Thursday, February 17, 2011

Little Known Facts about Me, Fact #1

After yesterday's post, I decided I needed to lighten things up a bit. For those of you who know me well, you know I am not always the most serious person. OK, I'm hardly ever the most serious person. Sure, I know there is a time and place for being serious, but I would much rather have fun and act silly. I have been known to laugh at VERY inappropriate, graduations, and even though I hate to admit it, funerals. So, while it wouldn't hurt for me to be a little more serious from time to time, I never want to take myself too is too short for that. Since I let my serious side out in yesterday's blog, I knew today needed to be much more fun.

I decided that I will feature a little known fact about me from time to time to add some fun and humor to my blog. So today, you get Little Known Fact #1:  I was run over by a motorcycle at a Christmas parade.

Here's the story:

By:  Meagan Stoltzfus

I grew up in Altus, a small town in southwest Oklahoma. Technically, I grew up in Elmer, which is an even smaller town in southwest Oklahoma; however, since Elmer has no school, no grocery stores, and basically nothing besides a post office and a small gas station, I generally just tell people I'm from Altus. Not that Altus is a booming metropolis, but it does have a population in the thousands rather than a population of 94 (Elmer's population according to the 2000 census).

But, back to my story. The small town of Altus has a Christmas parade every year. It is your typical small town parade, featuring the school marching band, the cheerleaders, different businesses from around town, etc. Basically, anyone can sign up to have a float, ride their horses, or ride their motorcycles in the parade.

When I was in first grade, my family went to the parade just like we did every year. When I say family, I mean parents, siblings, aunts, uncles, cousins...everyone. So, we're all there together, sitting along the curb just like always. I was enjoying the parade, watching all the floats, cars, horses, and even the Shriners (you know, on their tiny little motorcyles with their funny little hats?) go by. I was also enjoying my favorite part of the parade...the CANDY!

I remember innocently sitting and watching the parade go by. I remember seeing a group of people on motorcycles coming down the street towards me. This group happened to be riding their motorcycles in circles as they moved down the street. I remember the motorcycles getting close as I sat on the curb. I don't remember too much after that.

One moment I saw the motorcycles coming toward me, the next thing I knew, I was on the ground in the street and everything was black. Once I regained consciousness, I remember getting up, running toward my aunt and uncle's pickup truck, and leaping a small ditch to get there. They had parked in the K-Mart parking lot, and my mom was inside at the time having my little sister's pictures made (of all the things I remember, I'm not sure why this is one of them). I climbed into the back of the pickup and laid down. I'm sure I was screaming and sobbing, too. My aunt came over to check out the damage, and someone went inside to get my mom.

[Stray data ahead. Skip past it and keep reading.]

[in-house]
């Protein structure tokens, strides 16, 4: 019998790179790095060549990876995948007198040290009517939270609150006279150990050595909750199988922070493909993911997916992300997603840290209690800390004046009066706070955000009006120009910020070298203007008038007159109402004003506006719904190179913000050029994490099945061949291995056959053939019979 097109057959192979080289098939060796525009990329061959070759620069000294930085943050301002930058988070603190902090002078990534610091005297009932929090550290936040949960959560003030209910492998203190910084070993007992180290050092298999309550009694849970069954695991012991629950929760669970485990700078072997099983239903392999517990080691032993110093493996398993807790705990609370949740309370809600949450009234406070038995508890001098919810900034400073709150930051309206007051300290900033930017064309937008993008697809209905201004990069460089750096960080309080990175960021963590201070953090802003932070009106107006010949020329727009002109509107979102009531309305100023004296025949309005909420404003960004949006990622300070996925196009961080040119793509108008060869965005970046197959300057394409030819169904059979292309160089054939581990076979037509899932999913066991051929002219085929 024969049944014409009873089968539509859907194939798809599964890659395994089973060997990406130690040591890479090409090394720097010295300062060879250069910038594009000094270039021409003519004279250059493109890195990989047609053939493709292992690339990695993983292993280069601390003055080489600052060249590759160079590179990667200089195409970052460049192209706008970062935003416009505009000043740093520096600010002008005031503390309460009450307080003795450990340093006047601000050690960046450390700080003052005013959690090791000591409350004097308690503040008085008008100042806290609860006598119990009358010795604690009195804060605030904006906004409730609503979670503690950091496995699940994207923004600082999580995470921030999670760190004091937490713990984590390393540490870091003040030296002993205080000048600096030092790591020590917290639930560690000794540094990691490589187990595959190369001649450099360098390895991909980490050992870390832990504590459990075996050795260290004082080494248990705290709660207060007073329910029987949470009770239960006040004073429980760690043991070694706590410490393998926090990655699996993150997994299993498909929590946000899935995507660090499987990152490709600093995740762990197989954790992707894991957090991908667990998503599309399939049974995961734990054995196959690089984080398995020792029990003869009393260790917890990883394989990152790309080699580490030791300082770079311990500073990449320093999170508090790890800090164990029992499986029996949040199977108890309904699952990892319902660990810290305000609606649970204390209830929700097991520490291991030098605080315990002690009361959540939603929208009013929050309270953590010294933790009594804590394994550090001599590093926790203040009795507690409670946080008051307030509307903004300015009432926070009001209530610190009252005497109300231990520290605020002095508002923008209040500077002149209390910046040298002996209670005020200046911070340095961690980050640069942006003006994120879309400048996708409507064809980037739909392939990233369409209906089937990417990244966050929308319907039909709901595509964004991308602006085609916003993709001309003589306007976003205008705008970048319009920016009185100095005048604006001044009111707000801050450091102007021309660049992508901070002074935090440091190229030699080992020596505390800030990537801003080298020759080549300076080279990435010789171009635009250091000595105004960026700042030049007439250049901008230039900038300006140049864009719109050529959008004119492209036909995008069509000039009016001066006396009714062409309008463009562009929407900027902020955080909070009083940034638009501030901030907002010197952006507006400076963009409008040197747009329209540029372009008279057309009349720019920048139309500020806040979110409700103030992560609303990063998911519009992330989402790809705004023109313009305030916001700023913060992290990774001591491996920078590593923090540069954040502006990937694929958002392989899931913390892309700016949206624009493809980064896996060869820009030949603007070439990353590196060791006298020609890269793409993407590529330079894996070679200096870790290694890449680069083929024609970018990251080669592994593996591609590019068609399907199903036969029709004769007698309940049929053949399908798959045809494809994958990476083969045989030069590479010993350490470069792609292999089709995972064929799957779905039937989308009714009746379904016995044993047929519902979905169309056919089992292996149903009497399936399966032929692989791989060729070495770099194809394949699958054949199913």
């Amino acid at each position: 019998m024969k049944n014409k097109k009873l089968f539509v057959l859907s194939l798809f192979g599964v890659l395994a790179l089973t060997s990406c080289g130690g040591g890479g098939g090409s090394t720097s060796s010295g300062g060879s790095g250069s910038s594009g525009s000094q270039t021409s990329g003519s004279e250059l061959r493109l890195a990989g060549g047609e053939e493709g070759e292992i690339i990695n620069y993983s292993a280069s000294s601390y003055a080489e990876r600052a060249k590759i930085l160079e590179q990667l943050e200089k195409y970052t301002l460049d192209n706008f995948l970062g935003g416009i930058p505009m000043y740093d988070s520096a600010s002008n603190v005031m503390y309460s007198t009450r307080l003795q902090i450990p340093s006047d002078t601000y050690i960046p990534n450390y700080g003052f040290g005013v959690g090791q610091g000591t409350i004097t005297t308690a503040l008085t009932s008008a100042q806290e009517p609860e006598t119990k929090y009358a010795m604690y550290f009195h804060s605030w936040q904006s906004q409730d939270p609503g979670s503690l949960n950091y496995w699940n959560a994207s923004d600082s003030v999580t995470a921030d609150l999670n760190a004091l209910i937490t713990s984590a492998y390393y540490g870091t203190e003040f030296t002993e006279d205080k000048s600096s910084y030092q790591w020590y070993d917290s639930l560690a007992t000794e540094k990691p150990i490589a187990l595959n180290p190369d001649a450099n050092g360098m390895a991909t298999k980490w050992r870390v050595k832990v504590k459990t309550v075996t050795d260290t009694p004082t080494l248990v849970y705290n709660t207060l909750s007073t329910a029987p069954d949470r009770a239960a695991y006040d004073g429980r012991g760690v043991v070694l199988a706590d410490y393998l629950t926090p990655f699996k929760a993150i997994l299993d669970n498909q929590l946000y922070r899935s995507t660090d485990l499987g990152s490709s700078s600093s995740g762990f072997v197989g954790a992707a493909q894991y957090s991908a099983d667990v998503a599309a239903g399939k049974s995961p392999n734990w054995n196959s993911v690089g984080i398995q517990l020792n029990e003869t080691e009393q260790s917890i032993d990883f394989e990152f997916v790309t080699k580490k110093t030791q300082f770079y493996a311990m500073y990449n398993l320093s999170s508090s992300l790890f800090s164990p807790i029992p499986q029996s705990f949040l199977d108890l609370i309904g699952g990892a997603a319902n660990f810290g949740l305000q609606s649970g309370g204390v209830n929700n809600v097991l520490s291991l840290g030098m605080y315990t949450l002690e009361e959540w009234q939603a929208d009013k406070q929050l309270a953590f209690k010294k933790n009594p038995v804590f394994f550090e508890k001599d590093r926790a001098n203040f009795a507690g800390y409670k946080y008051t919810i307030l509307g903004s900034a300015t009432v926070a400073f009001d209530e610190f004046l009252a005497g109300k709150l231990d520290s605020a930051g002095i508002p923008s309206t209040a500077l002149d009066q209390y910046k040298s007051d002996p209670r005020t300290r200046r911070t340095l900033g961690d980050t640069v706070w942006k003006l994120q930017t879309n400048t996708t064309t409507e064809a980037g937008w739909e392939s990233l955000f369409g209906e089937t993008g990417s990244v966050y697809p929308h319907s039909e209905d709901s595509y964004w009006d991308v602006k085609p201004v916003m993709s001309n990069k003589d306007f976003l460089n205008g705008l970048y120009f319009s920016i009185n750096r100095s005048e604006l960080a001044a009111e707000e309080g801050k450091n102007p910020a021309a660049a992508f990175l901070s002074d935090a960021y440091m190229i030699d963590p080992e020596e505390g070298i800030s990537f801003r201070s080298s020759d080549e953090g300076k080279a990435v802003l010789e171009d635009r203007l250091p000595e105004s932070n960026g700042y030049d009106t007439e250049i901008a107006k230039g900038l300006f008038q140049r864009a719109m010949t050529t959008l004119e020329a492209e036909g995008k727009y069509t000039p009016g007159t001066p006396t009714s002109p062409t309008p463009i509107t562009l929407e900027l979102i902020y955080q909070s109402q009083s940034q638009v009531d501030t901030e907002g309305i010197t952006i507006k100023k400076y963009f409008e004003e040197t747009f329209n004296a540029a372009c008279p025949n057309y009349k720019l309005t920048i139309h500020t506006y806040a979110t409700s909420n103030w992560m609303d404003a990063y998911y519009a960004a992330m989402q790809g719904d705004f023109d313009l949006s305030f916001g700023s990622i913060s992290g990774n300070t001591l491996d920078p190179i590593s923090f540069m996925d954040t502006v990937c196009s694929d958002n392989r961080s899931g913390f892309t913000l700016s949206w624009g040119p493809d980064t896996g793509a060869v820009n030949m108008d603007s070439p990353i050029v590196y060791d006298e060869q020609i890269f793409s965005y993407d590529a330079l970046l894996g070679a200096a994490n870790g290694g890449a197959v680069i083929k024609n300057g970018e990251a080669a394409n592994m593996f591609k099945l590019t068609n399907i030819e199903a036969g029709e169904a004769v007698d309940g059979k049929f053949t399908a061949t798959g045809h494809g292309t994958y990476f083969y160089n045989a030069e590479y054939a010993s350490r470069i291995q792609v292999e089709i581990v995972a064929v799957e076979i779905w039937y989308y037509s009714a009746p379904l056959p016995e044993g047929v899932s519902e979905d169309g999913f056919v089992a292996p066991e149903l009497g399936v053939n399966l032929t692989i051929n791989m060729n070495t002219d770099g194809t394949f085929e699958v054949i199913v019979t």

The motorcycle had run over my left foot/ankle, and the force of the impact had knocked me over. When I fell over, I hit my head on the curb, knocking me out and ultimately, leaving me with a concussion. My ankle was immediately swollen, and my head was bleeding right behind my ear. After a thorough examination by my aunt and my mom, they rushed me to the emergency room.

Miraculously, I was fine. No broken bones, but I had what they called a "crushed" foot. Basically, every ligament and tendon around my ankle and across the top of my foot had been stretched or torn. Like I already mentioned, I also had a slight concussion, and a small cut on my head, which did not require stitches.

When my mom asked if I knew what the person driving the motorcycle looked like, I told her it was a black woman. It actually was not a black woman (I guess I didn't realize everything looked black to me at that time), but instead, it was one of my mom's best friends. My aunt and my cousin had also been hit. I don't remember the extent of their injuries, but I know my aunt's pantyhose got torn. My mom's friend (the one who had been driving the motorcycle) came to check on us in the emergency room. She, of course, felt terrible and ended up buying me a very pretty bracelet (which I still have). I'm pretty sure she also bought my aunt some new pantyhose.

All in all, it was a Christmas parade I will never forget. I also NEVER sat on the curb to watch the parade ever again. The city also made a rule that motorcycles could no longer ride in circles down the street during the parade.

Every time I think back to this story, it makes me laugh. I acutally kept the shoe I was wearing that day for a long time because it had a big tire mark going across it, which I thought was pretty awesome. It did not seem so funny or so awesome that day, but I'm actually really glad it happened. Not everyone can say they have been run over by a motorcycle at a Christmas parade.


  1. You can laugh hysterically at my funeral! I give you permission!